Solved! This is How Long a Water Heater Actually Lasts
Enjoy lower energy bills—as well as uninterrupted access to hot showers—by keeping tabs on your hot water heater's age and condition so you'll know when to replace it.
Q. We just bought a house, and the previous owners told us that the water heater is about 6 years old. Does that mean we’ll have to replace it soon? How long do water heaters last?
A. As long as it’s still heating water sufficiently, without leaks or strange noises, you might get a few more years of service from it. A water heater’s useful life varies, depending on the type of water heater, the quality of the unit, and how well it’s been maintained.
If you’re wondering, “How long do water heaters last?” keep reading to find out the signs of aging and what to consider when planning to update an old water heater.
A Water Heater’s Life Expectancy
There are many factors that affect a water hexater’s life expectancy. In addition to its age and whether it receives regular maintenance, the quality of the water and the levels of regular usage also affect the water heater lifespan. While a water heater may be able to outlast average estimates, there are expectations for how long a water heater will last based on type.
A traditional tank-type water heater lasts an average of 8 to 12 years.
Inside the tank, an anode rod protects the interior lining by attracting all corrosive particles to itself through a process called electrolysis. When the rod has corroded to such an extent that it can no longer do its job, those particles settle at the bottom of the water tank, where they may eventually destroy the lining. Once corrosion starts inside the tank, the water heater has entered into its final stage of life.
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A tankless water heater can last up to 20 years, sometimes even longer.
Also called “on-demand” water heaters, these appliances do not work continuously to maintain a supply of hot water—and, as a result, they last longer than their tank-style counterparts. Eventually, though, tankless water heaters (which do not use anode rods) may also suffer from corrosion and require replacement.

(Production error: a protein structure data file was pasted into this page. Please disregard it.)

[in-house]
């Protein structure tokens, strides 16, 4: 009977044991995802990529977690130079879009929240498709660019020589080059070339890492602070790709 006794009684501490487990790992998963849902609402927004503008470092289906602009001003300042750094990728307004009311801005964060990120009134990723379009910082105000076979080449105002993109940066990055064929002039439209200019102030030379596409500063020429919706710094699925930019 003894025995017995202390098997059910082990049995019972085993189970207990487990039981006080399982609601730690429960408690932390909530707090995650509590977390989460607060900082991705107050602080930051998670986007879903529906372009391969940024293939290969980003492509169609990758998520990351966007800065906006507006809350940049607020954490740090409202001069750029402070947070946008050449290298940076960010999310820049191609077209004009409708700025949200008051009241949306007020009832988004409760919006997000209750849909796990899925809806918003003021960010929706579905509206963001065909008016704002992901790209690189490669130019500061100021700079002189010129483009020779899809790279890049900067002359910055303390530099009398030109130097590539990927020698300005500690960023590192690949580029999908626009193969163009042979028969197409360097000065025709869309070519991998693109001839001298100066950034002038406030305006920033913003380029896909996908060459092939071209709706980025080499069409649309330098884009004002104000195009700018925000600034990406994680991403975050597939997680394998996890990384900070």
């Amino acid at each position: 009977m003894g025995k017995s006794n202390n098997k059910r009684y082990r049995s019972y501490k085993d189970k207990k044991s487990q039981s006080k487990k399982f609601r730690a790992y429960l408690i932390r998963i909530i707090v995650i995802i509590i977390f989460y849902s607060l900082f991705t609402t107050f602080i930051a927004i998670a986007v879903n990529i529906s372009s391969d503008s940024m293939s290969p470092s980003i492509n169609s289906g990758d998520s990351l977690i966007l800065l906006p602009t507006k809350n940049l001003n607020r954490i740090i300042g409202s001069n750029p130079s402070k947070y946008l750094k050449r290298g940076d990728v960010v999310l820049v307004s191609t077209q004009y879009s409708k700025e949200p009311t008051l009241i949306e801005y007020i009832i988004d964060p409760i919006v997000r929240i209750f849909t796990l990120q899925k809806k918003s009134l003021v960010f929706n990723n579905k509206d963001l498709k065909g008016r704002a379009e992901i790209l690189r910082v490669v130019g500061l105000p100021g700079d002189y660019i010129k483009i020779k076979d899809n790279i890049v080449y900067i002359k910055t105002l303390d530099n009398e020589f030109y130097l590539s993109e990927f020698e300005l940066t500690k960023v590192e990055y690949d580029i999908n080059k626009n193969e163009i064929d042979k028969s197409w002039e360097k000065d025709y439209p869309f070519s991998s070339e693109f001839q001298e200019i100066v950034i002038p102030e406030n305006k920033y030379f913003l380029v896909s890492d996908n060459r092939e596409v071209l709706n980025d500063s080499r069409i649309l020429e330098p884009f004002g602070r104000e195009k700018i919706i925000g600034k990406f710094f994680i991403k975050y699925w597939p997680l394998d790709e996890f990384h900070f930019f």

Your existing water heater’s serial number holds the clue to its age.
Even if you can’t track down the documentation for your current appliance, you can examine the serial number, which consists of a letter followed by a series of numbers, located on the upper portion of the water heater to determine when it was manufactured.
Typically, the letter stands for the month—“A” for January, “B” for February, and so on, through “L” for December—and the next two numbers indicate the year it was made. A serial number that leads with “A10,” for example, was manufactured in January 2010. This rule of thumb applies to most hot water heater manufacturers, but you can confirm this on the company’s website if you have any doubts.
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Signs Your Water Heater Might Be on Its Last Legs
More than just maintaining your water heater according to the manufacturer’s instructions, it’s important to regularly check the performance of a hot water heater to make sure it’s performing optimally. Even though all appliances have an average lifespan that’s based on typical use, it’s a good idea to start shopping for a replacement if you notice any of the following signs.
- A banging or rumbling noise often occurs near the end of a water heater’s lifespan. While manufacturers recommend annual flushing of a tank-style water heater—and it’s a requirement for keeping a warranty in effect—few people actually follow that suggestion, so calcium buildup from hard water collects in the bottom of the tank. The sediment builds, hardens, and eventually forms a thick crust that can cause the water heater to creak and bang when in use.
- The hot water smells odd. If there is a weird smell or taste to the hot water, then something may be contaminating the water tank. It could be metal that’s absorbed in the water, or it could be bacteria collecting inside the tank. If cleaning the tank doesn’t solve the problem, it may be time to call a plumber.
- Tinted hot water, either red or dirty yellow, coming from any faucet could mean rust. It’s important to determine whether the discoloration also appears when the cold water is running. If not, a corrosion problem probably originates inside the water heater rather than within any rusting galvanized piping.
- A drop in water temperature may happen. If water doesn’t heat up as much as it used to or it doesn’t stay at the desired temperature for as long, the water heater may be nearing the end of its service life.
- There’s less hot water than there used to be. Buildup of sediment can happen inside the water tank over time and decrease the space inside the tank for water. If the hot water is running out quicker, the tank may need to be drained and cleaned. Waiting too long to clean the tank may force a replacement.
- Water pooling around the base of a water heater tank also suggests bad news. First, check to make sure the leak isn’t coming from a fitting or valve that just needs to be tightened or replaced. Call in a professional to check out the problem and perform any necessary maintenance. If you find the leak comes from the tank itself, it may be cracked or corroded internally.